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In a recent project, we were tasked with designing how we would replace a
Mainframe system with a cloud native application, building a roadmap and a
business case to secure funding for the multi-year modernisation effort
required. We were wary of the risks and potential pitfalls of a Big Design
Up Front, so we advised our client to work on a ‘just enough, and just in
time’ upfront design, with engineering during the first phase. Our client
liked our approach and selected us as their partner.

The system was built for a UK-based client’s Data Platform and
customer-facing products. This was a very complex and challenging task given
the size of the Mainframe, which had been built over 40 years, with a
variety of technologies that have significantly changed since they were
first released.

Our approach is based on incrementally moving capabilities from the
mainframe to the cloud, allowing a gradual legacy displacement rather than a
“Big Bang” cutover. In order to do this we needed to identify places in the
mainframe design where we could create seams: places where we can insert new
behavior with the smallest possible changes to the mainframe’s code. We can
then use these seams to create duplicate capabilities on the cloud, dual run
them with the mainframe to verify their behavior, and then retire the
mainframe capability.

Thoughtworks were involved for the first year of the programme, after which we handed over our work to our client
to take it forward. In that timeframe, we did not put our work into production, nevertheless, we trialled multiple
approaches that can help you get started more quickly and ease your own Mainframe modernisation journeys. This
article provides an overview of the context in which we worked, and outlines the approach we followed for
incrementally moving capabilities off the Mainframe.

Contextual Background

The Mainframe hosted a diverse range of
services crucial to the client’s business operations. Our programme
specifically focused on the data platform designed for insights on Consumers
in UK&I (United Kingdom & Ireland). This particular subsystem on the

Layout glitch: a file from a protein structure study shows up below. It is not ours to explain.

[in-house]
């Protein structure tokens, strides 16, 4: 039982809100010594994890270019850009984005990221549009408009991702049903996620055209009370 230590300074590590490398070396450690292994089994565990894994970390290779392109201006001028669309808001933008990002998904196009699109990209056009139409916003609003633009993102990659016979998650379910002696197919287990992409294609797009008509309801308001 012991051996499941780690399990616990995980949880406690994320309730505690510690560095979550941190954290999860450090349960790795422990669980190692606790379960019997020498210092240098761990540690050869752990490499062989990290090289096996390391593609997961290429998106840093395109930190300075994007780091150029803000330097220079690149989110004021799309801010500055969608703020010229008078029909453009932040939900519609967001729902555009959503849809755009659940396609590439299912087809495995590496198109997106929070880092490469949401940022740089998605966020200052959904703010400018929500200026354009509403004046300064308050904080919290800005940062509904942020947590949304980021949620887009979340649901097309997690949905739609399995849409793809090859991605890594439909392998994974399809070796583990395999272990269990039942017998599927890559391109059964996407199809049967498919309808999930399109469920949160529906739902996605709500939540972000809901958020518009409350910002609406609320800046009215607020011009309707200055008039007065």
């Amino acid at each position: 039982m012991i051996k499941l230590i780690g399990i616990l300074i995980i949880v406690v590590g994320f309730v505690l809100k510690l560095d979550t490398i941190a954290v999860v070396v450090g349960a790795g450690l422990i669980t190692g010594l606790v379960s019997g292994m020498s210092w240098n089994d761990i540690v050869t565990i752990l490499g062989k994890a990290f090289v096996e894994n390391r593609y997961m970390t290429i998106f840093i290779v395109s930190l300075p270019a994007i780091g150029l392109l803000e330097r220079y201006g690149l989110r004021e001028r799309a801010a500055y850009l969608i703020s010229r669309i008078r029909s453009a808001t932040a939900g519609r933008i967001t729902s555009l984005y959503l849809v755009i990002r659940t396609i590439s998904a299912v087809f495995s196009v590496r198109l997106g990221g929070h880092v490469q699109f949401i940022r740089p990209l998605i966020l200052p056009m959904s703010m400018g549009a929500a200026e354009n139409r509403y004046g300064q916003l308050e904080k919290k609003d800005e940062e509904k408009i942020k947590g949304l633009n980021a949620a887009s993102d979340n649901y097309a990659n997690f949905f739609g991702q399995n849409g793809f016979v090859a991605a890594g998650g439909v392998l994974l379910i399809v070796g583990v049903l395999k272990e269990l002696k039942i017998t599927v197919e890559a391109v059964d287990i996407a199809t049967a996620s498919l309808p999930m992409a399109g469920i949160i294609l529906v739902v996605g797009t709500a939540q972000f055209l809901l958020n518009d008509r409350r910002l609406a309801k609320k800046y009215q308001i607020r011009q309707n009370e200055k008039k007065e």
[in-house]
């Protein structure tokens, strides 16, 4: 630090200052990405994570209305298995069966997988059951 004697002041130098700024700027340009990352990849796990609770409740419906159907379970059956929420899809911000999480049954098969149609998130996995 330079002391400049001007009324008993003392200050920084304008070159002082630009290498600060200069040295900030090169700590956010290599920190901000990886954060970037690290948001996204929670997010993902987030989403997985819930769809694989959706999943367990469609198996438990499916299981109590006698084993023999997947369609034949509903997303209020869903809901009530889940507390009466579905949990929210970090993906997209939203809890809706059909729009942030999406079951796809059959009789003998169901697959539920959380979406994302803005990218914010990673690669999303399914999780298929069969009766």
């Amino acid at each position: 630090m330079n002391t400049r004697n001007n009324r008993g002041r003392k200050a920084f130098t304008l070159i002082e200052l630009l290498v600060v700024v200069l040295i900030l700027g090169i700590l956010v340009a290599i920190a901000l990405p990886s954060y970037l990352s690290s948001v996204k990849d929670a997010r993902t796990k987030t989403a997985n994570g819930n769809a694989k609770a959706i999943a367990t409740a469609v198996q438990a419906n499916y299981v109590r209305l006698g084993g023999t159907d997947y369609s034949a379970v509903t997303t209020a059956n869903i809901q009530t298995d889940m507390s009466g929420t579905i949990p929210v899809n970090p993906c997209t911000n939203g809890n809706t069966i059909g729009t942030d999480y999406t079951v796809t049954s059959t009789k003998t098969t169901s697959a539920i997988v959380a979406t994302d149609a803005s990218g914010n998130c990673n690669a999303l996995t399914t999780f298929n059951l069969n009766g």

Mainframe comprised approximately 7 million lines of code, developed over a
span of 40 years. It provided roughly ~50% of the capabilities of the UK&I
estate, but accounted for ~80% of MIPS (Million instructions per second)
from a runtime perspective. The system was significantly complex, the
complexity was further exacerbated by domain responsibilities and concerns
spread across multiple layers of the legacy environment.

Several reasons drove the client’s decision to transition away from the
Mainframe environment, these are the following:

  1. Changes to the system were slow and expensive. The business therefore had
    challenges keeping pace with the rapidly evolving market, preventing
    innovation.
  2. Operational costs associated with running the Mainframe system were high;
    the client faced a commercial risk with an imminent price increase from a core
    software vendor.
  3. Whilst our client had the necessary skill sets for running the Mainframe,
    it had proven to be hard to find new professionals with expertise in this tech
    stack, as the pool of skilled engineers in this domain is limited. Furthermore,
    the job market does not offer as many opportunities for Mainframes, thus people
    are not incentivised to learn how to develop and operate them.

High-level view of Consumer Subsystem

The following diagram shows, from a high-level perspective, the various
components and actors in the Consumer subsystem.

The Mainframe supported two distinct types of workloads: batch
processing and, for the product API layers, online transactions. The batch
workloads resembled what is commonly referred to as a data pipeline. They
involved the ingestion of semi-structured data from external
providers/sources, or other internal Mainframe systems, followed by data
cleansing and modelling to align with the requirements of the Consumer
Subsystem. These pipelines incorporated various complexities, including
the implementation of the Identity searching logic: in the United Kingdom,
unlike the United States with its social security number, there is no
universally unique identifier for residents. Consequently, companies